Sometimes when we search for the right words to convey what we’re feeling, we just can’t find them. Attempting to label and define complex thoughts can see us straying into the realms of over-simplifying or complicating matters way too much. Sometimes other forms of expression can be a whole heap healthier and happier all round 🙂

In practice this might look like – A good cry.

Moving our bodies by stretching, walking, dancing, whatever feels good.

And for tons more creative ideas on expressing our emotions, and generally taking good care of our brains, check out the work of Allison Davies here and here

All of the above can be done in a flash. Much of it while you’re snuggling your lovelies on the sofa watching Ninjago, or close by.

And hopefully now you’re starting to feel a bit better, or at least less desperate. And that’s good, cos we’re about to ramp things up for the long-term.

While we can’t expect to remove all doubt from our parenting, and neither would we want to – we do still want to keep improving after all 🙂 What we can do is build stronger foundations in our relationships and in our parenting practices so when doubt inevitably shows it’s face, we’re not quite so thrown off course. And we can tease out whats it’s trying to tell us that bit faster.

Looking for choices

Every act is a vote for the type of person you wish to become.

James Clear

And I’m gonna bet that if you’ve bothered to read this far, and you’re a parent, there’s a strong chance you want to be a better one, am I right?

And you have the power to make that happen. With every choice you make.

Sometimes we feel the weight of certainty, life has to be this way and we have no choice. Yet, even then we can choose to accept the ‘inevitable’ with grace. Or not. Or we can put some welly in, some effort and imagination, boldly seeking out possibilities, options and alternatives 🙂

And everyday, as parents, we get to choose how we show up for our children.

Choosing kindness

It only takes a second to do better.

– Sandra Dodd.

Kindness has many heroic qualities. It can defuse tension, calm conflict and be immensely healing. And if we want to be a better parent, kindness is a good place to start. Now.

In practice this might look like – giving our child a hug, listening to them describe their latest gaming win or bringing them a snack, just because.

And if our kindness muscles need a little warming up, breaking out the baby books and recalling family stories can work wonders.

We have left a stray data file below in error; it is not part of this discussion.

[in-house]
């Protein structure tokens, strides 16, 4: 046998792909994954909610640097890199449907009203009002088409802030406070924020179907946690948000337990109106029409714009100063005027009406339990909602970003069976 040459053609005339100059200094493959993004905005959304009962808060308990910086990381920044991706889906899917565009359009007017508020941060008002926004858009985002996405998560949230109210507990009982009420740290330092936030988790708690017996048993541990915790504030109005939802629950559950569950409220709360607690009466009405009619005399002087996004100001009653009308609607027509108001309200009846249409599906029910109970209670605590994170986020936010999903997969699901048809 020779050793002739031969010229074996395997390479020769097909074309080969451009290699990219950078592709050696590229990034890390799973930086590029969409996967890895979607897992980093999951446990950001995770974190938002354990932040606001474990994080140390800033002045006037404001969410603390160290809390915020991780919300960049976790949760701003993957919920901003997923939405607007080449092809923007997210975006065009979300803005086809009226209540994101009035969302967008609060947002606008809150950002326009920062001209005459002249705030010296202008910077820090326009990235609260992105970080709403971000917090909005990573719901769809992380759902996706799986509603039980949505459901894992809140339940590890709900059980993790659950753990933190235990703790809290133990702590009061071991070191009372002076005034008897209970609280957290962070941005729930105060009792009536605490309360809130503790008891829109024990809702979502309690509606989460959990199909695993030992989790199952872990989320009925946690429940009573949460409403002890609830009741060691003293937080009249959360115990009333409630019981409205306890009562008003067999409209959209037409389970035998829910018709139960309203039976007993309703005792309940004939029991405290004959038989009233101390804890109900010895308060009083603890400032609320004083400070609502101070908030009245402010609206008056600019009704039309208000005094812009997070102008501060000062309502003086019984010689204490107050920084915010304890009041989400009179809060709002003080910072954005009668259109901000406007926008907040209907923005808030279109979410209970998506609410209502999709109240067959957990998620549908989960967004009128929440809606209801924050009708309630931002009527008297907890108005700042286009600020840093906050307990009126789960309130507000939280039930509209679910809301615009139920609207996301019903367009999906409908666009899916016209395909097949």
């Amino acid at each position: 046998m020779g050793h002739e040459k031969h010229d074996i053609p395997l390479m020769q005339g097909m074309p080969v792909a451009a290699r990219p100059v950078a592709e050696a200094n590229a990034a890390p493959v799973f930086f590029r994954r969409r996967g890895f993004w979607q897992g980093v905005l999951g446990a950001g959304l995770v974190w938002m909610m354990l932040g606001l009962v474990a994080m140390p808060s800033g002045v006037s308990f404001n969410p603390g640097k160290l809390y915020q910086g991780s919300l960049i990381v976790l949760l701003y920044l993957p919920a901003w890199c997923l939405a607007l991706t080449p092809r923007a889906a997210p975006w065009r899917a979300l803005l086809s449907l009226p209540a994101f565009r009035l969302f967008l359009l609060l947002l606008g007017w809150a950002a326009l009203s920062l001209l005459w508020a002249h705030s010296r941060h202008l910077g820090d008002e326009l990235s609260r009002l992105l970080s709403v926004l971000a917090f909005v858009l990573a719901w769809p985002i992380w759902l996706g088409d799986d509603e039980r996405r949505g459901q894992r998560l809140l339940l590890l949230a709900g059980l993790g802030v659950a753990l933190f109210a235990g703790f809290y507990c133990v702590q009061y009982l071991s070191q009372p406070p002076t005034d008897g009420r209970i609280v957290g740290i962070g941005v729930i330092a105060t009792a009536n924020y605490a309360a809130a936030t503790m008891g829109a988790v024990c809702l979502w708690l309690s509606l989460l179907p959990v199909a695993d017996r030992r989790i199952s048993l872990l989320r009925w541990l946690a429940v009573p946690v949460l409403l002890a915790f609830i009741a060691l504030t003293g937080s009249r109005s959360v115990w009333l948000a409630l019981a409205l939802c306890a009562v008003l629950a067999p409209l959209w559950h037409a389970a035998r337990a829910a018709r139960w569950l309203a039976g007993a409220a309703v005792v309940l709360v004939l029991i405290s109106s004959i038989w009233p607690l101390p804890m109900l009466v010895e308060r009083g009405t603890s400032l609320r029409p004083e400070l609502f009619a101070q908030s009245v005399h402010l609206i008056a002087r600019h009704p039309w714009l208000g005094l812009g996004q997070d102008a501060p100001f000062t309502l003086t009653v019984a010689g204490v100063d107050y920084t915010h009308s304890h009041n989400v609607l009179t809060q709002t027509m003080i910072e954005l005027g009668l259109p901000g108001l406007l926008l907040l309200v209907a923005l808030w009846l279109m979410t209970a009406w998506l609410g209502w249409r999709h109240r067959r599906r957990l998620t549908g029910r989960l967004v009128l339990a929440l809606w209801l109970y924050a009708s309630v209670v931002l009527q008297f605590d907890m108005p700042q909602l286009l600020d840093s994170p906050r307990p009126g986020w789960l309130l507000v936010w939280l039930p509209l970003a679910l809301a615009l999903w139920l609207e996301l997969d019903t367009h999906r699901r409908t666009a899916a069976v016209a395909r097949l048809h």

And what makes this kindness lark even more amazing? Showing kindness to others helps us feel kinder to ourselves.

Nothing has ever made me feel better about me than the feeling that I was being a good mom.

—Sandra Dodd

Taking care of ourselves

Of course, taking care of ourselves is crucial to ensure we’re able and willing to take care of our children.

We’ve all heard of self-care these days and I’m all for it.

But it’s worth remembering that often our parenting doubts arise because we’re feeling disconnected from our children. We can start to feel resentful and fearful from a distance. Sometimes we don’t need a break, we need to move in closer. Build up some emotional credit in both our banks 🙂

In practice this might look like – all the goodies like having a relaxing bath, sleeping, eating well, walking and water.

Plus a good dose of some sites of mutual fulfilment.

And definitely taking a break when you need one 🙂

Accepting our responsibility

Taking care of them and taking care of us, those are biggies, no question. All part of our responsibility as parents.

And another part of that responsibility, is owning up to our mistakes. Recognising when we’ve messed up and making amends. Being honest with our children and generous with our apologies can limit any harm our messing up might cause.

And while we’re on the subject of being responsible, sure it’s good to ‘fess up when we’ve made a mistake, but in the interests of being a fully rounded model of human-ness… Let’s take a moment to celebrate when things are going well, too.

In practice this might look like – saying sorry when we’ve mucked up.

And creating our very own jar of awesome when we’ve done something pretty darn spectacular, or even just, moderately fine 🙂

Getting support

Just as we’re safe spaces for our children, so we need our own safe spaces, a partner, friend or family member we can turn to. To listen to our worries, to offer some words of wisdom when we’re looking for them, a source of emotional and practical support when we need it.

And that doesn’t have to be just one person, or even a person at all. Sometimes we’ll find the support we’re looking for in a book, or a YouTube video, or a blog post.

And not forgetting our children, of course. Not in a make them do chores or burden them with all our worries type way. But our children can be the most amazing resource for support in looking after each other and our homes. And in offering valuable feedback on our parenting too. After all, who knows more about what they need from us? 🙂